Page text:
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1.
Nurs Open ; 2023 May 30.
Article in English | MEDLINE | ID: covidwho-20243665

ABSTRACT

AIM: To evaluate healthcare provider awareness and uptake of the Centers for Medicare & Medicaid Services (CMS) billing for coronavirus disease 2019 (COVID-19) prevention counselling and the delivery of prevention counselling to patients awaiting severe acute respiratory syndrome coronavirus 2 test results. DESIGN: Cross sectional survey of US-based healthcare providers in February 2021. METHODS: Analysis of associations with healthcare provider-reported awareness of CMS prevention counselling guidance and billing with provider type, specialty, and work setting. RESULTS: A total of 1919 healthcare providers responded to the survey. Overall, 38% (726/1919) of providers reported awareness of available CMS reimbursement for COVID-19 patient counselling and 29% (465/1614) of CMS billing-eligible providers reported billing for this counselling. Among physicians, those aware of CMS guidance were significantly more likely to bill (58%) versus those unaware (10%). Among RNSights respondents eligible for CMS billing (n = 114), 31% of those aware of the guidance reported billing as compared to 0% of those not aware.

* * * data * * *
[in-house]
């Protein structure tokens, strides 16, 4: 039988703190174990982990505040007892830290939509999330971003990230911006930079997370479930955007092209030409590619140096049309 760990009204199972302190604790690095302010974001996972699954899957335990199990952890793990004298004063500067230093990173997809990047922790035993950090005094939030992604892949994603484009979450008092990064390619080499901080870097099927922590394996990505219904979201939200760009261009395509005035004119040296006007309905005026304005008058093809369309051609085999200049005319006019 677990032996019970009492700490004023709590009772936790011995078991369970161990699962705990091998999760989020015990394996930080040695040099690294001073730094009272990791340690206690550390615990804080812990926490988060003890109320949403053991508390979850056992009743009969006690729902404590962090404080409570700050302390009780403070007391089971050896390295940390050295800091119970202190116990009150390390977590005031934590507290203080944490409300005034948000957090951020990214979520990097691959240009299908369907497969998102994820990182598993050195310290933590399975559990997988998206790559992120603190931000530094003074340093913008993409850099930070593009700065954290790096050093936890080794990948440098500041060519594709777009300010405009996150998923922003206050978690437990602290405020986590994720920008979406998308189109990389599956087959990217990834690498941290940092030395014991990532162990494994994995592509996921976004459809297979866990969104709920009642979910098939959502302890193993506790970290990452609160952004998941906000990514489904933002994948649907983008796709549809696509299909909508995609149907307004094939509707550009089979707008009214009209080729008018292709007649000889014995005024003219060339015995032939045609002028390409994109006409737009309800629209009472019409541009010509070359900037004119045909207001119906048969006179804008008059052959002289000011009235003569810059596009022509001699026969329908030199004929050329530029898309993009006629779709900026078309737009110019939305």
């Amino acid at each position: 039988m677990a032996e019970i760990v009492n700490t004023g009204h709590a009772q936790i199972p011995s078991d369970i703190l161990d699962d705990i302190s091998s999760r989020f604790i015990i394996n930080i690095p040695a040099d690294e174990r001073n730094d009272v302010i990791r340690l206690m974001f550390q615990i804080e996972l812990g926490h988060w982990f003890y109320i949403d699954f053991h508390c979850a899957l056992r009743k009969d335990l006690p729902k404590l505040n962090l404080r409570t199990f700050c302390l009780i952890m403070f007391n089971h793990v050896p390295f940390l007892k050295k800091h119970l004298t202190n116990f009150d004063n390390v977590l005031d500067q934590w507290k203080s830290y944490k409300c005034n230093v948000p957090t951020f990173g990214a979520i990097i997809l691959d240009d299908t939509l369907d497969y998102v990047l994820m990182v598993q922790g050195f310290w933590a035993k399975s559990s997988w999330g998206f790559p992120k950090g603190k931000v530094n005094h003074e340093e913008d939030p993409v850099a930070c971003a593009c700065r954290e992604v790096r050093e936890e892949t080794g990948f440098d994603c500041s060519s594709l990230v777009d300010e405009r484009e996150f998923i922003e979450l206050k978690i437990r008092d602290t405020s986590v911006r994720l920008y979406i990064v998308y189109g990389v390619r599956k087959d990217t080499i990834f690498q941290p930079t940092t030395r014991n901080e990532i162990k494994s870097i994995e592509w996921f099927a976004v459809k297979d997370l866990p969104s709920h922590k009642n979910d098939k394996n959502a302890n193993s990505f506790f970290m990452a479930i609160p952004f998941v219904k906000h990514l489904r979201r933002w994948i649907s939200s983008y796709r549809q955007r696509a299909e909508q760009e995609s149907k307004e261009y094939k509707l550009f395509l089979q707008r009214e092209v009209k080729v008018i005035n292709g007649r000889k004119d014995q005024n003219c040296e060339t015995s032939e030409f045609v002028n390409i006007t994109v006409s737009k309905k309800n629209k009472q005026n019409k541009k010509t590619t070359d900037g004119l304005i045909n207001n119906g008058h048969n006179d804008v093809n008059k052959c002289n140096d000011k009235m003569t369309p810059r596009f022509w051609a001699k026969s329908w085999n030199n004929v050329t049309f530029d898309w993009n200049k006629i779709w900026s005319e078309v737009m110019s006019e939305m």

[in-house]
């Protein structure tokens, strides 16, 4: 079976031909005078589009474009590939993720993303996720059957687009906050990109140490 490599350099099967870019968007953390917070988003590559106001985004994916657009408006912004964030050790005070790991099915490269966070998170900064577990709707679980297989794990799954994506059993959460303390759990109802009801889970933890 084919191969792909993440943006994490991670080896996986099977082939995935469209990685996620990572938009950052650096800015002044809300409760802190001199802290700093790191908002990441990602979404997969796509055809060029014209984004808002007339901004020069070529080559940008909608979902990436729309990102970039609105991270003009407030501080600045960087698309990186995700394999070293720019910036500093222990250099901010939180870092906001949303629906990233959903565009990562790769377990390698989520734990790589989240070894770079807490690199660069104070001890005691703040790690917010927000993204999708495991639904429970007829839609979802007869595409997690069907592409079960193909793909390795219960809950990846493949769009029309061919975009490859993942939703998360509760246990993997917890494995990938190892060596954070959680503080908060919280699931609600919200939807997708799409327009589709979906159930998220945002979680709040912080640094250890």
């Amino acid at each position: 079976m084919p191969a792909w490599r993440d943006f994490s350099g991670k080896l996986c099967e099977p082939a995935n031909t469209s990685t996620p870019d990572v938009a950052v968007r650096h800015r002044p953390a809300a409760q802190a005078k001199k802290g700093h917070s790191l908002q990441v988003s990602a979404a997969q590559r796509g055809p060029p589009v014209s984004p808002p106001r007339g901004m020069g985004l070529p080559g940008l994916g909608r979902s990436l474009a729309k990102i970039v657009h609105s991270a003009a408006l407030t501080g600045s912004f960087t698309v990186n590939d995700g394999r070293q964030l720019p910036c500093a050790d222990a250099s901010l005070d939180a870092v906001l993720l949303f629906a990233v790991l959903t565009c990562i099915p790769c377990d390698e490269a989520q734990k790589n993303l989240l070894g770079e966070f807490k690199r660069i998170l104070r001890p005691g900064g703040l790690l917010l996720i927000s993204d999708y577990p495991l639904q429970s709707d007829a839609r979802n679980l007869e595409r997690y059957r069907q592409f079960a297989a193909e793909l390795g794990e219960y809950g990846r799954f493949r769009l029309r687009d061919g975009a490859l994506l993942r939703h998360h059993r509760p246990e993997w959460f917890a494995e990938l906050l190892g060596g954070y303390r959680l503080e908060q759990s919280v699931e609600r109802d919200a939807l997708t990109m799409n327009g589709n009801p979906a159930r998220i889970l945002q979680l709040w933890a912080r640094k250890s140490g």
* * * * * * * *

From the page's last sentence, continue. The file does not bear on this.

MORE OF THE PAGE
2.
Clin Infect Dis ; 2023 Mar 22.
Article in English | MEDLINE | ID: covidwho-2310189

ABSTRACT